RNA interference (RNAi) is making great strides as an indispensable strategy for target-specific knockdown of gene expression. Emerging second-generation technologies represent advances in RNAi design, efficiency, and efficacy. Yet, daunting obstacles remain, such as how to deliver RNAi compounds to the right targets in the right amounts.
Two recent meetings, Select Biosciences’ “RNAi World Congress” and CHI’s “Beyond Genome,” highlighted new and innovative strategies for overcoming delivery hurdles. Advances include utilizing tiny delivery vehicles called nanoparticles, replacing traditional ideas about RNAi compound size, and even drawing on the new field of epigenetics for changing DNA expression without altering the gene sequence.
Successful delivery of RNAi faces a number of challenges, reported Tod Woolf, Ph.D., president and CEO RXi Pharmaceuticals (www.rxipharma.com). “Delivery of RNA oligos is a complicated situation but also fascinating. The first issue is one of exposure. That is, if the RNAi compound is to be injected, for instance, will the tissue targeted be exposed to the RNAi? If the RNA is injected and delivered intraperitoneally or intravenously it goes to the blood, where it is taken up by the kidneys and removed. for the most part, standard injections don’t have a prayer of turning off genes with standard RNAi compounds.”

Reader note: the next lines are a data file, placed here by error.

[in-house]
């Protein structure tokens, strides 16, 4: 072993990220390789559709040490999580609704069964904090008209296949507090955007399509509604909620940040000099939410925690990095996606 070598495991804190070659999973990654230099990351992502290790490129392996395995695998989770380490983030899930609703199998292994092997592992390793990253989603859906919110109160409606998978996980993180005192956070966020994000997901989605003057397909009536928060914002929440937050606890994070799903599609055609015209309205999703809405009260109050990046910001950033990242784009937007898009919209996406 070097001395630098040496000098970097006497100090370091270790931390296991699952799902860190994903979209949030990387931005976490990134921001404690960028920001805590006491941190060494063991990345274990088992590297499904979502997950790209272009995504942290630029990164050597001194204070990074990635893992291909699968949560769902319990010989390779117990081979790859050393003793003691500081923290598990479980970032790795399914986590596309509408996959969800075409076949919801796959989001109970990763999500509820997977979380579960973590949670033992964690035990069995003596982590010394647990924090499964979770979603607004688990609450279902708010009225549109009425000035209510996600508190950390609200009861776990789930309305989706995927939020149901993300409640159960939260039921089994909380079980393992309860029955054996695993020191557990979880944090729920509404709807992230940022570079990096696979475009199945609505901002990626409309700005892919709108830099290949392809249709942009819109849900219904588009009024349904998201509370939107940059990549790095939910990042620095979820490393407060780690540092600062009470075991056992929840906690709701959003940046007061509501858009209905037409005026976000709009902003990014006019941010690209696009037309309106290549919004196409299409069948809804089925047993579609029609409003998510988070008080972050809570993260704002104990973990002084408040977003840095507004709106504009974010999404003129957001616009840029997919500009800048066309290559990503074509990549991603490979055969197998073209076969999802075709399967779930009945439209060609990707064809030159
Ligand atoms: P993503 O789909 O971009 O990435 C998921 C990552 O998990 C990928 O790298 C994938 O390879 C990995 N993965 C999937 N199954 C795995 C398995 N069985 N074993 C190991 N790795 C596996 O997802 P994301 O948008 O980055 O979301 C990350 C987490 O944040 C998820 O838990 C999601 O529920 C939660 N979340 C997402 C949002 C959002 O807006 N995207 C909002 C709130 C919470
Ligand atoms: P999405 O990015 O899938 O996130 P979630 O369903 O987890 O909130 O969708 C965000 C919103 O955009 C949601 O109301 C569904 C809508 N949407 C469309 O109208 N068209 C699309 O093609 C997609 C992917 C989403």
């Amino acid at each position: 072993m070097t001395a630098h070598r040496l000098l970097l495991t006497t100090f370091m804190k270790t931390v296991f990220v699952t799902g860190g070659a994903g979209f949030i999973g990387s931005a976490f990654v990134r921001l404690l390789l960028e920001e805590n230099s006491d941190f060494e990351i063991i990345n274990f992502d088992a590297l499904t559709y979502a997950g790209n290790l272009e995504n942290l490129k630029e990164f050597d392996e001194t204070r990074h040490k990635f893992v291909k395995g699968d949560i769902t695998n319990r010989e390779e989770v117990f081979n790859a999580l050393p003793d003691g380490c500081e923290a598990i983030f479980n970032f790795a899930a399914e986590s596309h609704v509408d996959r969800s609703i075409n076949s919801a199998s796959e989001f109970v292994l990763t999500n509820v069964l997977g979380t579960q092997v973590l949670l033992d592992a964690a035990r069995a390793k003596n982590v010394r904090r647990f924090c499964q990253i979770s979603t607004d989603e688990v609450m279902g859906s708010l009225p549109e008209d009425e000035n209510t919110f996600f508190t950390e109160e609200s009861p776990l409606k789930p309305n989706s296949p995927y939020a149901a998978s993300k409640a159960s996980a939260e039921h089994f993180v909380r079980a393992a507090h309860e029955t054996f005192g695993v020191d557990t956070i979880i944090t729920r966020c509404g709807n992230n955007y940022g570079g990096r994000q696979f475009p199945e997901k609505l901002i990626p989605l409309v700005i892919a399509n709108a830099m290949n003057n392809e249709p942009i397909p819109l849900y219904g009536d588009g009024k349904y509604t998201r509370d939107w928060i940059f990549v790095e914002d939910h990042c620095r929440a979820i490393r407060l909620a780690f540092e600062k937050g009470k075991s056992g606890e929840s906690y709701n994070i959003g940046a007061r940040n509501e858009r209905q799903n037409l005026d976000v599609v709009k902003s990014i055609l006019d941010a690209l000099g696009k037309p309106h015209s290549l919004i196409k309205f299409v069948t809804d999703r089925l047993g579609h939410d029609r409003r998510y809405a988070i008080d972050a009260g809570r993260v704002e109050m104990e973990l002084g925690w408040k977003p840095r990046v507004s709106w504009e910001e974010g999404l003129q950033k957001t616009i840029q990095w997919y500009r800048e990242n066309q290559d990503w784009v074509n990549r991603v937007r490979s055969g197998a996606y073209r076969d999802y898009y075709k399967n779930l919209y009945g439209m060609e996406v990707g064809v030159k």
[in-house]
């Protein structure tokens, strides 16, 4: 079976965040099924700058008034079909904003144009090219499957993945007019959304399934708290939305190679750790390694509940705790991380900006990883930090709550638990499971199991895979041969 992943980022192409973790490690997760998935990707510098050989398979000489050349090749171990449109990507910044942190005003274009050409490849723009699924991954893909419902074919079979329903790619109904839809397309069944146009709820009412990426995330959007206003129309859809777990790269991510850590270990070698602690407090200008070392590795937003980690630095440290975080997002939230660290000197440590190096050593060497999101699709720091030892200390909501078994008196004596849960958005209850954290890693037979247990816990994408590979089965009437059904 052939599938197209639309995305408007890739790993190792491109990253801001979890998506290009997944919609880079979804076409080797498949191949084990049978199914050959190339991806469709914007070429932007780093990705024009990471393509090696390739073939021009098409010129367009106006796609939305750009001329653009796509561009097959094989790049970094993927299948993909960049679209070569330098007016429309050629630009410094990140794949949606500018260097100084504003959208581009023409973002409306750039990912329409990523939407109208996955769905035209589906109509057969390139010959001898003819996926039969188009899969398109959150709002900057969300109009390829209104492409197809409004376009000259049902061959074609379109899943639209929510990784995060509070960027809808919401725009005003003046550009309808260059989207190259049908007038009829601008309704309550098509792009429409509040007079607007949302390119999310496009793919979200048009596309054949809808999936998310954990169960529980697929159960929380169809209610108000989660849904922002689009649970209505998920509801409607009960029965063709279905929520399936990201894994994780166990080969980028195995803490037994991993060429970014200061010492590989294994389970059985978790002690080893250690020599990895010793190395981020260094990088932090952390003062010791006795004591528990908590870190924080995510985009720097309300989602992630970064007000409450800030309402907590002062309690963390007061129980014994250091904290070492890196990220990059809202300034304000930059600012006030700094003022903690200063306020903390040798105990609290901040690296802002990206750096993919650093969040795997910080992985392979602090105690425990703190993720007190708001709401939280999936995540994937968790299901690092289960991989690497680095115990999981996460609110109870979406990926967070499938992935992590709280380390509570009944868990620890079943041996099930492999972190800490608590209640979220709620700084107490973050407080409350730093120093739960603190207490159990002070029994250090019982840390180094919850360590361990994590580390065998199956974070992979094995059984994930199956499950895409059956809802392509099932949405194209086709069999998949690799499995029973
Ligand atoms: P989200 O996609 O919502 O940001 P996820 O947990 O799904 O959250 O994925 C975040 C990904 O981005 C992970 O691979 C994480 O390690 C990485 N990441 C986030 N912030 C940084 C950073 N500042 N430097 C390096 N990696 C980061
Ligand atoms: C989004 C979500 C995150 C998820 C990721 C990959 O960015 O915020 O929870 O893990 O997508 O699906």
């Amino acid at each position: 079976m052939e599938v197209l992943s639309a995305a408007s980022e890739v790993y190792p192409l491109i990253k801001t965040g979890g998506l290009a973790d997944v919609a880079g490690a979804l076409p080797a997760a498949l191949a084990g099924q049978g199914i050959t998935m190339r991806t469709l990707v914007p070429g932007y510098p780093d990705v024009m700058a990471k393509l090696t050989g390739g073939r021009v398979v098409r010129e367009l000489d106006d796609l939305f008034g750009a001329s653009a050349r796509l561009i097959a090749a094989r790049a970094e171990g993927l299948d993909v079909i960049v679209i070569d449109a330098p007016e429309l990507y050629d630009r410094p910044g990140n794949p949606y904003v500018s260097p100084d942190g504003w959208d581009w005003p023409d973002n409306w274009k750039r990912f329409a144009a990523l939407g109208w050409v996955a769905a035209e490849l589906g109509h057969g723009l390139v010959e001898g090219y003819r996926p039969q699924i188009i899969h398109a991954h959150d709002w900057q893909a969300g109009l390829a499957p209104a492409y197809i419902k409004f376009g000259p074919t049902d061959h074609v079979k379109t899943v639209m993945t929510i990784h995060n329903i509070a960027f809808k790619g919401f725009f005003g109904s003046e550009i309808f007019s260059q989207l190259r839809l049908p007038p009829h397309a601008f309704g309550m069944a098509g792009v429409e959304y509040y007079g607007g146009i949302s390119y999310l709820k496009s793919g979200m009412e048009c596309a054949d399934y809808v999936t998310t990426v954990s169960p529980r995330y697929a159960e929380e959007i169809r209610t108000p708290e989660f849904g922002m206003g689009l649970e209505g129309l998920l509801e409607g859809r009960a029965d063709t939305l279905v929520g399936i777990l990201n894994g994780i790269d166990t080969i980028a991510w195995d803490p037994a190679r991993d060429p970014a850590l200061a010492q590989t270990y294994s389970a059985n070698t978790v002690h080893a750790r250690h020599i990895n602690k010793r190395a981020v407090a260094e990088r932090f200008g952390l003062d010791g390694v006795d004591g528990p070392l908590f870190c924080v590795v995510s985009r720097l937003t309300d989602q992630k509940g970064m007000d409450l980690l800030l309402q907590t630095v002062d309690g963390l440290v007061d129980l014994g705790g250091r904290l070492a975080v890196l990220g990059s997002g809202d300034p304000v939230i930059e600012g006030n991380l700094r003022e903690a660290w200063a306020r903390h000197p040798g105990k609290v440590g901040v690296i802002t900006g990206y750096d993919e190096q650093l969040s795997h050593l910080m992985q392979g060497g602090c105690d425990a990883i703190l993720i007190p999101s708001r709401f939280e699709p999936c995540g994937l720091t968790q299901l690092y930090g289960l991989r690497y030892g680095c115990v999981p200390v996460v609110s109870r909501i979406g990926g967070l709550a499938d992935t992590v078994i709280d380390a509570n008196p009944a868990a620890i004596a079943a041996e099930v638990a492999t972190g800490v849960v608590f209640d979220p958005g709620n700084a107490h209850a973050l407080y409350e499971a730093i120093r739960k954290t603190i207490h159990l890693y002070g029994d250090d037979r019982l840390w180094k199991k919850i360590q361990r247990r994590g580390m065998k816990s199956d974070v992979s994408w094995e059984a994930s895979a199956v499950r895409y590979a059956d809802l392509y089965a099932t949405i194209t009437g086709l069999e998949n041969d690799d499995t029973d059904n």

Exposure issues also depend on the type of tissue targeted. “You can consider local delivery, such as injecting RNAi into the eye for treating age-related macular degeneration. It also can work with injections directly into the central nervous system or with routes such as inhalation or even topical.”
A second hurdle is cytoplasmic uptake. “Overcoming exposure problems doesn’t mean the RNA can get into the cytoplasm of cells,” Dr. Woolf explained. “This is a separate issue, as is the stability of the RNAi compound itself. RNA needs to be carefully designed and chemically stabilized.”
Nanotransporters used for RNA delivery can potentially solve these problems, he reported. “Our nanotransporters are chemicals of defined size that are mixed with an RNAi compound to form minute particles for delivery into target tissues. The nanotransporter has a core to which layers are added by chemical synthesis. The final layer has a positive charge allowing it to attract and bind negatively charged RNAi compounds.”
RXi has successfully utilized its nanotransporters for delivery into mouse liver as a treatment for amyotrophic lateral sclerosis (ALS). “We have been able to knockdown the gene for superoxide dismutase1 (SOD1) in a mouse model of ALS. This molecule normally neutralizes oxygen molecules that damage cells. Although ALS can be associated with more than 100 different mutations in SOD1, we found that RNAi-mediated knockdown of SOD1 had a benefit in an animal model of ALS.”